As we come on this air, you can see it swirling right over my shoulder here. What's being called a superstorm tonight. Hurricane sandy is more than 200 miles off the coast, about to crash into two... See More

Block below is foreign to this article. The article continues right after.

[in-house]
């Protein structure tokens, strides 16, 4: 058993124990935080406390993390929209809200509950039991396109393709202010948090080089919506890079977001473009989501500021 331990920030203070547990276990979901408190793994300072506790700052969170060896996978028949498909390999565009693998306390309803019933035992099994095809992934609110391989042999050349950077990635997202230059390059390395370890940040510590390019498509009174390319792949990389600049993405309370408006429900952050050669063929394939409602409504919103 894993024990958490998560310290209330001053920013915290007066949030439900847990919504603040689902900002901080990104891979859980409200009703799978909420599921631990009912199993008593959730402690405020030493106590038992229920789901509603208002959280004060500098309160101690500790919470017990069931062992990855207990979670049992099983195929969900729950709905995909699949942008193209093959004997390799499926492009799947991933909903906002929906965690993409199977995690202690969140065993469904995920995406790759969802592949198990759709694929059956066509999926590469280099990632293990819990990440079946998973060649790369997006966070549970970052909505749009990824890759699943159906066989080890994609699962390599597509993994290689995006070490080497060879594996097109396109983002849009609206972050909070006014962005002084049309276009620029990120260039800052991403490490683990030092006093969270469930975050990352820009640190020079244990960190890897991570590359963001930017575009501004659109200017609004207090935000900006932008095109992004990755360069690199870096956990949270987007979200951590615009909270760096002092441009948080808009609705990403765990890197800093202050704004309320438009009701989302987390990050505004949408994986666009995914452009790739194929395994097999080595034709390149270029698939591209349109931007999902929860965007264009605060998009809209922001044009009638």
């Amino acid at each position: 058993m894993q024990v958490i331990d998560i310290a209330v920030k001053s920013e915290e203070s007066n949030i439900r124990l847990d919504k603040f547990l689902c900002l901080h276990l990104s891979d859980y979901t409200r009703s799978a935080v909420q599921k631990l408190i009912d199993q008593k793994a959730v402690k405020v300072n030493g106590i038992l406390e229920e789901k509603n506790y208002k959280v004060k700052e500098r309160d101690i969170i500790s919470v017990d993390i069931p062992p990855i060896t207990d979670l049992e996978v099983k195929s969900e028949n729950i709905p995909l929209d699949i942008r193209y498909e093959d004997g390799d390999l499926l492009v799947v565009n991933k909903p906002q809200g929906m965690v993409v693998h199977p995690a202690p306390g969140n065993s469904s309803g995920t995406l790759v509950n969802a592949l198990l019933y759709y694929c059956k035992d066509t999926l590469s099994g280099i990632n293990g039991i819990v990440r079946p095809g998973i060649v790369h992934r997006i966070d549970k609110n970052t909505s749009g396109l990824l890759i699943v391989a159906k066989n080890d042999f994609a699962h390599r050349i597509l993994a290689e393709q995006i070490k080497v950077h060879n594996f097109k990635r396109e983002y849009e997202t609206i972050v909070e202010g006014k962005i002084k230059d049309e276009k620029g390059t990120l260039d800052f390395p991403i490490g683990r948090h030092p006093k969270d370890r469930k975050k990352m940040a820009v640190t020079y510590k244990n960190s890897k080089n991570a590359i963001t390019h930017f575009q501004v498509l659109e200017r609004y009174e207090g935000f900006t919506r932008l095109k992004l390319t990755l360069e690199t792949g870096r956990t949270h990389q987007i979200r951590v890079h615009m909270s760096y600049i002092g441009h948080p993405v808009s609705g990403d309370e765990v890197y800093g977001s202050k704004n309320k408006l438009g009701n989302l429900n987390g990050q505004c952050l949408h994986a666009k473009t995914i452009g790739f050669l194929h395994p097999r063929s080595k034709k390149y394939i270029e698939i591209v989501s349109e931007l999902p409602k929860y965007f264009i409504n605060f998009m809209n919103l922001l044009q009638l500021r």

As we come on this air, you can see it swirling right over my shoulder here. What's being called a superstorm tonight. Hurricane sandy is more than 200 miles off the coast, about to crash into two other systems when it makes landfall. And look at this picture tonight. This is from space, from nasa. It's a massive storm, 1,000 miles across. Long before it makes landfall sometime tomorrow night, it is already being felt tonight all along the coastlines. Whipping winds and rains have flooded many communities. The number of americans impacted by this storm will be enormous. 60 million people, really anyone east of the mississippi, will be affected. Hundreds of thousands have already been evacuated tonight. And this evening, we've learned schools are already closed for 2 million children tomorrow across seven states and washington, d.C. As they all ask now, what about halloween? And, tonight, the potential danger zone, reaching 800 miles inland from the east coast. This evening, blizzard warnings have gone up in some parts of some states. And the 3d view, you can see our extreme weather team on all of this tonight. Sam champion has the track in just a moment here, but let's begin with abc's matt gutman. Matt? Reporter: Good evening, david, from a very wet, loud and surprisingly cold north carolina. We've been feeling these 50-mile-per-hour gusts of wind. Now, hurricane sandy, this is not a glancing blow, even though it's over 260 miles offshore. We've been feeling the rain and wind and you can see the waves exploding onto the pier behind me. Now, a number of communities here in the outer banks have been cut off, like cape hatteras because of flooded eas. And you notice the white foam, it kind of looks like snow. This has all been churned up by that rising sea. A lot of people consider tropical systems, they are warm, but this is cold. All this icy air is pushing northward. David? All right, taking a beating there in north carolina, matt gutman, our thanks to you tonight. Why is everyone calling this a superstorm, and where is the track right now? Let's bring in abc's sam championship, he's in lower manhattan tonight, where there could be a huge storm surge. And sam, if you will, let's start with the track. Where is sandy right now? Reporter: Yes, sir, david. Hey, david, that picture you showed behind you on the cloud canopy. I just have to mention that the clouds stretch from the carolinas all the way to hudson bay and almost to the arctic circle. This is an impressive, incredible cloud canopy. One of the largest we've seen in the atlantic hurricane basin. Let me show you the track. We've only seen a little wobble, a little change in the last few forecast paths, and still expected to make the turn toward the coastline and find the spot right around atlantic city, by 2:00 in the morning. That's been the spot that's been going up and down the jersey shore a little bit. But right now, that's where it settled. Follow it, running all the way into maine, just north of maine, david, by the time we get to friday. All right, the latest track tonight, sam. So, why is this a superstorm? Why is combining here to create such a massive system? It Reporter: That's a really good question. It is kind of easier to show you, so, here is what we did, david. We took a couple of things, put it into a 3d graphic, and here is what makes this storm a superstorm. All night long, sandy marches up the east coast, practically parallel. More than 200 miles offshore. It will collide with an arctic front, coming in from the west. Throwing a new dose of energy into this storm and expanding its already monster size and reach. Then, inject the 1 150-mile-an-hour plus winds of the jet stream. And forecasters think sandy explodes into a superstorm. So, it's difficult to categorize this storm other than a superstorm. It's a hurricane and then some. But it has all the affects that a hurricane would have. Let's start with surge. First, where I'm standing right here could have an 11, 11.5 feet of additional water in new york harbor. We looked it up to see if that had happened before. We only found 10 feet in new york harbor in 1960 as a surge. So, it seems to be unprecedented. Look at the storm surf and its reach, all the way up from rehoboth beach well north into the coast of maine. Then, look at the winds. We think the winds will be hurricane force, as they go from norfolk to washington and all the way up to boston. 60 to 80-mile-an-hour winds go all the way to pittsburgh. Driving rains will be a problem, lots of it, from pittsburgh to new york to washington, d.C. To norfolk. 6 to 8 inches of rain. Some people will see more than a foot of rain from this storm. Sam, just before we came on the air, you told me about blizzard warnings just up tonight? Reporter: Yeah, that's unbelievable. National weather service in charleston, west virginia, put this out. One to two feet above 3,000 feet expected in the mountains there of west virginia, virginia and maryland. Six states, pennsylvania, virginia, west virginia, north carolina, tennessee, kentucky, already have issued winter storm watches or warnings for the snow that will be on the back cold side of this system. As it pulls away, david. All right, sam. Look for you later in this broadcast. In the meantime, as you heard sam report there, sandy will most likely come ashore right near atlantic city in new jersey sometime tomorrow night. Major evacuations under way tod today. Abc meteorologist ginger zee right there in a very wet atlantic city tonight. Ginger, good evening. Reporter: David, you can see the boardwalk is just lined with sandbags. The casinos, they're empty. We're in the 9 to 11 foot storm surge zone. We could get 10 to 20 foot w56 waves. This whole thing could be under water tuesday morning. We really are at ground zero when that beast comes onshore. It's a mandatory ghost town in atlantic city. The iconic boardwalk, boarded up. The customary ka-ching of casino floors, silent. Tolls were waved to get people out fast. Buses lined up to take those who couldn't leave on their own to the shelters around the city. They're preparing here for a direct hit. We got to get the boards up because of the weather. Reporter: You don't intend to leave? We couldn't find anywhere to go. We didn't want to be in a shelter. So, the best place is the house right now. Reporter: We found john and his friend borrowing sand from the beach and bringing it home. Try to block up the house and not let the water in, you know? Reporter: So, you figured, just come grab it from the beach? Right, right. We have to use these trash bags from now. Reporter: Dan lives right on the shore but he's getting out. You're worried? Yeah, I'm really worried. Because they just told -- a friend of mine said that they think it's going to hit the bay, the bay and the ocean is going to come together. Reporter: Much of the more than 200 miles of the jersey shore is a series of sliver-like barrier islands, with water on both sides. So, the concern isn't just about storm surge piling up from the ocean. It's also about storm surge coming off of bays just like this one, pushing into homes like these on the other side of these narrow islands. The storm arrives at a bad time, too, when there's a full moon. That means tides will be e p especially high and any surge will be especially dangerous. Lancaster, baltimore, those are all areas that will have inland flooding. It won't just be coastal. Remember that, too. David? Ginger zee tonight, thank you. The federal government announcing just a moment ago, it will shut down washington